We think the appeal is well founded. There is no contention but that the sale of such an office as that now in question is opposed to public policy and ought not to be recognized or enforced by the Courts: see Rajaram v. Ganesh (1999) 23 Bom. 131.
It is however contended that, as a decree has been passed directing the sale of the office, the Court executing the decree is not at liberty to consider its validity, but must execute it according to its terms. We cannot admit the soundness of such a contention. In Nagappa v. Venkat Rao (1901) 24 Mad. 265 it was pointed out that when a decree is based on an agreement of compromise and when there is nothing more on the part of the Court than a mere adoption of the contract, the Court must be taken to adopt the contract with all its incidents. Under Section 375, Civil P.C., the Court had no jurisdiction to pass a decree on a compromise unless it was a 'lawful' compromise.
Any terms of a contract which are opposed to public policy are invalid and will not be enforced by the Courts. So far as the decree embodied unlawful terms of a compromise it is inoperative and will not be enforced.
3. This is no doubt a decision on the point in question, but then the decision was given on the basis that the Court has no jurisdiction to pass a decree on a compromise which is unlawful. The question as to whether a compromise is lawful or not is a question which the Court recording the compromise was competent to decide and from the mere fact that it decided it was lawful, without deciding which it could not record the compromise, it could not be said that the Court had no jurisdiction to pass such an order. If the distinction sought to be drawn between the two classes of objections to jurisdiction referred to in Chinnappareddi v. Srinivasa Rao (A.I.R. 1935 Mad. 835 is borne in mind then it will be a wrong decision and not a decision made by a Court without jurisdiction and such a decision will operate as res judicata. Consequently, following the later recent decision in Chinnappareddi v. Srinivasa Rao A.I.R. 1935 Mad. 835. I find that the executing Court is barred by res judicata from contesting the lawful character of the agreement. Now coming to point No. 1, what is urged for the appellant is that the agreement between the husband and wife as to future separation was opposed to public policy and that therefore it was invalid. It is no doubt true that it has been held by Courts both in India and in England that an agreement of settlement providing for future separation is void as being contrary to public policy. But this is not a universal rule and there are several exceptions to this which depend upon the attendant circumstances. As pointed out in Halsbury's Laws of England, Edn. 2, vol. 16, at page 716:
An agreement made on a reconciliation, the object of which is to put an end to an existing separation, is not, however, void merely because it contemplates and provides for the possibility that the parties will again become separated.
4. And at p. 717 in para. 2 of 1166, it is stated:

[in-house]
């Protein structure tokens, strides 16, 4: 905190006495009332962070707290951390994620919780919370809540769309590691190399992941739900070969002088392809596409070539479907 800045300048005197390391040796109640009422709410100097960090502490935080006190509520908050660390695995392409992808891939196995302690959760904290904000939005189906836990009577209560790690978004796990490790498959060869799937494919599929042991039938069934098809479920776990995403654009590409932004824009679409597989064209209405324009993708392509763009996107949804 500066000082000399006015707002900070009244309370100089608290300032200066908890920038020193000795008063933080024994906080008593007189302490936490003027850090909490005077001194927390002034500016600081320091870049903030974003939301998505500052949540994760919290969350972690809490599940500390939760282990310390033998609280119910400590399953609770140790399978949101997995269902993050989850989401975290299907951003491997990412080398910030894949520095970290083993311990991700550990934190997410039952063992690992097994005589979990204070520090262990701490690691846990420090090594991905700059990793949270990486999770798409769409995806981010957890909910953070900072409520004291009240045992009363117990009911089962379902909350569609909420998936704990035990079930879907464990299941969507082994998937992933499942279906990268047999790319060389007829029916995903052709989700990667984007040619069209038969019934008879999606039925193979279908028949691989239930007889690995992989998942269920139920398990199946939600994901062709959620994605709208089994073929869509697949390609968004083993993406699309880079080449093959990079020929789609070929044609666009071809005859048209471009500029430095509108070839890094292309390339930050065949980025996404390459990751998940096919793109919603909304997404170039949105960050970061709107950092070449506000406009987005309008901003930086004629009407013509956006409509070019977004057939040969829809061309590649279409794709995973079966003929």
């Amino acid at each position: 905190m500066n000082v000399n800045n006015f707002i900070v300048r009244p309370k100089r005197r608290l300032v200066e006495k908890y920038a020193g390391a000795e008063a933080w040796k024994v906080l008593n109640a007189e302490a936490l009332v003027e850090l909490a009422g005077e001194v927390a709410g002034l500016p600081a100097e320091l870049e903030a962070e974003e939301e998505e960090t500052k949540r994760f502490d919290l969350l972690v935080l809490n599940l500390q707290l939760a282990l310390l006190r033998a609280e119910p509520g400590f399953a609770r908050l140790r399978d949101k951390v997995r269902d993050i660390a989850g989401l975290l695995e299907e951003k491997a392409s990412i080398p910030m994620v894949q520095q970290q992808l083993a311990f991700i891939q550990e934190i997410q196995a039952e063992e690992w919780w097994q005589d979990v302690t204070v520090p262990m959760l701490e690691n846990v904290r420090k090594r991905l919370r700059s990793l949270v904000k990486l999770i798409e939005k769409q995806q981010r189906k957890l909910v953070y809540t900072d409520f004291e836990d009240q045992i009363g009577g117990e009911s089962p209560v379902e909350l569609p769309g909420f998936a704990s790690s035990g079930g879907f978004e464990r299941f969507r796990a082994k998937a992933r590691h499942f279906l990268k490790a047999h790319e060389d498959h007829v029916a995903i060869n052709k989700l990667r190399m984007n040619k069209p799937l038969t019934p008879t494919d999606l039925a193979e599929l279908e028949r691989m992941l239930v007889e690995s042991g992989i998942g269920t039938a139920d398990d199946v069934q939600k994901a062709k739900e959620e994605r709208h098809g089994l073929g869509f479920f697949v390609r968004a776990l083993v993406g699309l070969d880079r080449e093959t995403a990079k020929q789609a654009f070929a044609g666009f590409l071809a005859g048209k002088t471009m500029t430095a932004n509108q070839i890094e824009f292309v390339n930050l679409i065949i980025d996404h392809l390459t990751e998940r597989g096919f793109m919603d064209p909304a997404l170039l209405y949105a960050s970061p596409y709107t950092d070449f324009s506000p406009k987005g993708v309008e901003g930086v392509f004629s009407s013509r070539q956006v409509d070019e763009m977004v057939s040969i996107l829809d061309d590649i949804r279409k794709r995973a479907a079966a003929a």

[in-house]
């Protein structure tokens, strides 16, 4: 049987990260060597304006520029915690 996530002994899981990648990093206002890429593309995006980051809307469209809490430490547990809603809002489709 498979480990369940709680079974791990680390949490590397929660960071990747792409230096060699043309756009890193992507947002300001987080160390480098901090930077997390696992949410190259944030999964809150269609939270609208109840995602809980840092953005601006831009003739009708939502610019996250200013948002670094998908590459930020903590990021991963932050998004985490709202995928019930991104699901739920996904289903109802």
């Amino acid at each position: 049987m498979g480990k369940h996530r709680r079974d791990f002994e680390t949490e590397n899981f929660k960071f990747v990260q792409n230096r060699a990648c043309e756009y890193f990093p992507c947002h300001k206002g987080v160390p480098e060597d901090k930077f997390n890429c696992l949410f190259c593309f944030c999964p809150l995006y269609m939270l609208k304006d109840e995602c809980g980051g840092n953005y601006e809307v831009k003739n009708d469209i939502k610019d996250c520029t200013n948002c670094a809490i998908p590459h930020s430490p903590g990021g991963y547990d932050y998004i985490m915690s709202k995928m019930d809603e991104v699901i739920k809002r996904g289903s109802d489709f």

An agreement for separation will always be presumed to be legal until the contrary is proved, the burden of proving illegality lying on the person alleging it.
5. It is urged for the respondent that on the facts of this case the agreement in question, though the agreement contemplated future separation, is not illegal or opposed to public policy. On the contrary, it is urged that it was in the interests of the marital relationship of the parties and therefore could not be construed to be one opposed to public policy. The agreement was entered into in a suit for maintenance. The parties, at the time when the suit was filed, were living separately, and the wife was claiming separate maintenance. That state of relationship between the parties, namely, that of living separately was sought to be put an end to, a reconciliation was effected, and the husband and wife agreed to live together and they lived together for some years. It was possible to get such a reconciliation only by providing for the payment of maintenance in case there should be disagreement between them in the future. It cannot, therefore, be said that this is not a case in which the motive for the compromise was to effect a reconciliation between the parties. The agreement was hence one in furtherance of the husband and wife living together. Consequently a clause in such an agreement providing for payment of maintenance in case they happened to live separately in future, cannot be said to be opposed to public policy. In a very nearly similar case, Venkata Krishnayya v. Lakshmamma. A.I.R. 1944 Mad. 17 it was held by this Court that a similar agreement was not invalid as opposed to public policy. In that case the wife had obtained a decree for maintenance against her husband. During the course of the appeal against that decree, there was a compromise under which it was agreed that the plaintiff should be paid a certain sum as arrears of maintenance and it also provided how much should be paid in future. It was also agreed that the husband should take the wife to his house and they should live as husband and wife for one year during which period the maintenance decree was not to be enforced, and if the defendant refused to maintain her or otherwise treated her with neglect during that period of one year the decree could be executed at the end of one year. The wife accordingly lived with the husband for a few months and then left him and sought to execute the decree. It was contended that the decree could not be enforced as being opposed to public policy.